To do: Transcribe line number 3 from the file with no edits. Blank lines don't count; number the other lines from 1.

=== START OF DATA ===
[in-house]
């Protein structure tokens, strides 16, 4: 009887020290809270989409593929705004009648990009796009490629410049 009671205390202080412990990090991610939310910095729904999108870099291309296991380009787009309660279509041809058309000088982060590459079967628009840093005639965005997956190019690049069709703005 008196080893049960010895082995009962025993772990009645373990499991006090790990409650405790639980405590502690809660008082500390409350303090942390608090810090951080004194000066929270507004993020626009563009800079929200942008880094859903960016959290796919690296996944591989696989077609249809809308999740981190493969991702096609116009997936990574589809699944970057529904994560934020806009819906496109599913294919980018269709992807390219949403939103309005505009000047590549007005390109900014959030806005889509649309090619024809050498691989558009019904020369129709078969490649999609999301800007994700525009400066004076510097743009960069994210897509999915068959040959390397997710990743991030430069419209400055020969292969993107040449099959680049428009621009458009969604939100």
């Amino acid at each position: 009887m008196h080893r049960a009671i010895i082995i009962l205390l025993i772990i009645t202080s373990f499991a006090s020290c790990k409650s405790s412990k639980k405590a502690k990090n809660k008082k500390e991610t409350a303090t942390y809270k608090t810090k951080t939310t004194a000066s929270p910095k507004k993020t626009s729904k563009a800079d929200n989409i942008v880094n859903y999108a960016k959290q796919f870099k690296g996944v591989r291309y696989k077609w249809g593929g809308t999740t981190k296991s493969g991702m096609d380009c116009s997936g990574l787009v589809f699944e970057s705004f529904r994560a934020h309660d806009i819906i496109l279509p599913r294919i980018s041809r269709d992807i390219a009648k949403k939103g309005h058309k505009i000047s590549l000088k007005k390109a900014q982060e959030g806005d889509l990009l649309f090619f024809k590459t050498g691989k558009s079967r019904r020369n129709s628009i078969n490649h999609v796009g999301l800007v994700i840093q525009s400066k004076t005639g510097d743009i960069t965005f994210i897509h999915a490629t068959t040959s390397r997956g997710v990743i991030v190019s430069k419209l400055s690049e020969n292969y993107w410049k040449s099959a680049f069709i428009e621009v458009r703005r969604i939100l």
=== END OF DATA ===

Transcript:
């Amino acid at each position: 009887m008196h080893r049960a009671i010895i082995i009962l205390l025993i772990i009645t202080s373990f499991a006090s020290c790990k409650s405790s412990k639980k405590a502690k990090n809660k008082k500390e991610t409350a303090t942390y809270k608090t810090k951080t939310t004194a000066s929270p910095k507004k993020t626009s729904k563009a800079d929200n989409i942008v880094n859903y999108a960016k959290q796919f870099k690296g996944v591989r291309y696989k077609w249809g593929g809308t999740t981190k296991s493969g991702m096609d380009c116009s997936g990574l787009v589809f699944e970057s705004f529904r994560a934020h309660d806009i819906i496109l279509p599913r294919i980018s041809r269709d992807i390219a009648k949403k939103g309005h058309k505009i000047s590549l000088k007005k390109a900014q982060e959030g806005d889509l990009l649309f090619f024809k590459t050498g691989k558009s079967r019904r020369n129709s628009i078969n490649h999609v796009g999301l800007v994700i840093q525009s400066k004076t005639g510097d743009i960069t965005f994210i897509h999915a490629t068959t040959s390397r997956g997710v990743i991030v190019s430069k419209l400055s690049e020969n292969y993107w410049k040449s099959a680049f069709i428009e621009v458009r703005r969604i939100l």